Mixed reactions to Spain's early election

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Mixed reactions to Spain's early election

Mixed reactions to Spain's early election
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Spanish Prime Minister Jose Luis Rodriguez Zapatero has announced early elections will take place on November 20 instead of next March.

The premier said one of the reasons he had set the date was to stop political debate from being dominated by speculation. He explained that future economic planning was a factor in the decision.

Speaking on Friday afternoon, Zapatero said: “I consider it important to have elections in the autumn so that the new government will take charge of the full economic year of 2012.”

Calling early elections will force the opposition to outline its economic policies and plans for the country, and give the leader of Partido Popular, Mariano Rajoy, his third chance at becoming prime minister, after losing to Zapatero on two previous occasions.

Rajoy praised the decision to bring voting forward.

“The elections are good news because it is what the majority of the Spanish people want. Now they will have their say and get the chance to make a decision soon. Now the people of Spain will play a major role,” he said.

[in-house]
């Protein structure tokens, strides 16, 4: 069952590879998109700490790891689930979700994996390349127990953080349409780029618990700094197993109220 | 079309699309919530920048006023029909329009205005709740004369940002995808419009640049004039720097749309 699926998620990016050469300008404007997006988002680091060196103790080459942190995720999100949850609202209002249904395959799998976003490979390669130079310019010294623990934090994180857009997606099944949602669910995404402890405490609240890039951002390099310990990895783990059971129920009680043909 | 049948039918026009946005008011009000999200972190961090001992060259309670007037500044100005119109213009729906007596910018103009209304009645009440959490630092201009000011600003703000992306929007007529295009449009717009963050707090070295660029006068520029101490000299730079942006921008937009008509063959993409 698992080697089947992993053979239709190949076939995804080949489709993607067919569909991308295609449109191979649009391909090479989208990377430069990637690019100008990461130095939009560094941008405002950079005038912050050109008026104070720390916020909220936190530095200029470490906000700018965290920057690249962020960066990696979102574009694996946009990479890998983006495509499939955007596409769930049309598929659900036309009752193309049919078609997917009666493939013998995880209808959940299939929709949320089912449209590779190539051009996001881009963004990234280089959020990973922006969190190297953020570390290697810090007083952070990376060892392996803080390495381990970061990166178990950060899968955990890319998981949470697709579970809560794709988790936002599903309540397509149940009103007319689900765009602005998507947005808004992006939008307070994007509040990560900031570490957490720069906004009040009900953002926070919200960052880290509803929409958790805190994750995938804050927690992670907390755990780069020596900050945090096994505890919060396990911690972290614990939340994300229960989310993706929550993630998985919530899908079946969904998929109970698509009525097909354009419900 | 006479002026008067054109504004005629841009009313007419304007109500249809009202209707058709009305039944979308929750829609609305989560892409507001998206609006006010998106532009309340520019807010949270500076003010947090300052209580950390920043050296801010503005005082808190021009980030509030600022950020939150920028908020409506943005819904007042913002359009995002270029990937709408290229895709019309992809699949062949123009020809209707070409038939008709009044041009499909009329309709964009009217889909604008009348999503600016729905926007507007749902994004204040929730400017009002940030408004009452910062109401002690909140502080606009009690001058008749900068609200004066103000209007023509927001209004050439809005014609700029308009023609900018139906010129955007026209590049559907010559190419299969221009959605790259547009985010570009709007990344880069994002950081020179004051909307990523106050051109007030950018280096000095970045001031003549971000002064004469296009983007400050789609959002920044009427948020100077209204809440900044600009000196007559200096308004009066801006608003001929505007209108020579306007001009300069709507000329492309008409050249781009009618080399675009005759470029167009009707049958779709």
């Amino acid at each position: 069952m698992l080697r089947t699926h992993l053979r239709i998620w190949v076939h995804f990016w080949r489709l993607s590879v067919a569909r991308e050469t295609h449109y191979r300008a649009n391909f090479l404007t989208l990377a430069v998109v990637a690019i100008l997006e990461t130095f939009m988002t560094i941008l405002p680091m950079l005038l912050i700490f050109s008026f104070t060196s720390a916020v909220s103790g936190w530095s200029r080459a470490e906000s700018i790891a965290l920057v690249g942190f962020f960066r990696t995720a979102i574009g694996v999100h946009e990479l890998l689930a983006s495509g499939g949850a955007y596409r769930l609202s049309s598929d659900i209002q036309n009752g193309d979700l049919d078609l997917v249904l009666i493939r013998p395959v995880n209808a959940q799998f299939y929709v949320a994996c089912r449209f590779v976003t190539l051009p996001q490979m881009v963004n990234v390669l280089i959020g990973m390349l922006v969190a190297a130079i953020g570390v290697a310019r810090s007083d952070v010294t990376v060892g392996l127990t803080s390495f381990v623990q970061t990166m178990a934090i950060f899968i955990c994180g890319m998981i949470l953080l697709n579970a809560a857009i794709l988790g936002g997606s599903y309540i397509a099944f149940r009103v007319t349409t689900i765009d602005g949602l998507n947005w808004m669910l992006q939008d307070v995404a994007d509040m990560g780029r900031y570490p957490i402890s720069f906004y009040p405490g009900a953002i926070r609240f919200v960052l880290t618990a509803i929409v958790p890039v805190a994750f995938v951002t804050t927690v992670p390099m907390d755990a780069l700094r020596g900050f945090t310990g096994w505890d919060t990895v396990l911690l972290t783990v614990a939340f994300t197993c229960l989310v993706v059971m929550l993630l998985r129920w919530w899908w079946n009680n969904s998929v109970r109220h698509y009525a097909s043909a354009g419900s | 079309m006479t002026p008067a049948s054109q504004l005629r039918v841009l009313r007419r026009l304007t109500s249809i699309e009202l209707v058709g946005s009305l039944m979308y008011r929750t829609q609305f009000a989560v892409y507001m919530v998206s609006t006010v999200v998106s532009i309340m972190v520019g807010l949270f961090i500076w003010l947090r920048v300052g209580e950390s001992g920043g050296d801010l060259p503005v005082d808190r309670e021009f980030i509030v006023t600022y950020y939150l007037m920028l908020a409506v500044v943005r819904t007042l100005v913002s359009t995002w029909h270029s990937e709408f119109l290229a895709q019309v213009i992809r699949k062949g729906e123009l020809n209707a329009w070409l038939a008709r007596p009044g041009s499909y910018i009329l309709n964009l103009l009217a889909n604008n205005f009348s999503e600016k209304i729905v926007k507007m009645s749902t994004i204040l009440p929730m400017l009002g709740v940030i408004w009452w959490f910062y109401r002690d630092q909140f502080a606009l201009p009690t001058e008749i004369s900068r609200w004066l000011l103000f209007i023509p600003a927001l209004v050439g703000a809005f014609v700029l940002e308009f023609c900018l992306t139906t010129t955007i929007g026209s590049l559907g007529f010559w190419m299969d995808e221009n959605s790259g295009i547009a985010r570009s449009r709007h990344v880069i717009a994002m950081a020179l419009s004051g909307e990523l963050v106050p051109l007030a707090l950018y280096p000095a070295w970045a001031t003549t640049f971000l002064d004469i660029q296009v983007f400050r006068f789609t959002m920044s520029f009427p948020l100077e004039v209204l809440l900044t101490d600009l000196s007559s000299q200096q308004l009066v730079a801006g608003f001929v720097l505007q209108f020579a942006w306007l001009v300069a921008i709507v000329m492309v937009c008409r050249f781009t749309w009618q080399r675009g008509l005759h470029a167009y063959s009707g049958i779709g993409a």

However, it seems that not everyone is as happy with this opportunity to make their decision sooner rather than later.

One example is people from the Indignados Movement, who are unhappy with the high unemployment, the political system and political corruption. Juan is a member of the movement who is unimpressed with the announcement.

“The politicians use tactics to assess their best and worst moments. I am completely indifferent to the election. I am not interested,” he said.

Despite frustration with politicians, an early election may help in boosting investor confidence and easing credit flows, improving the country’s economic situation.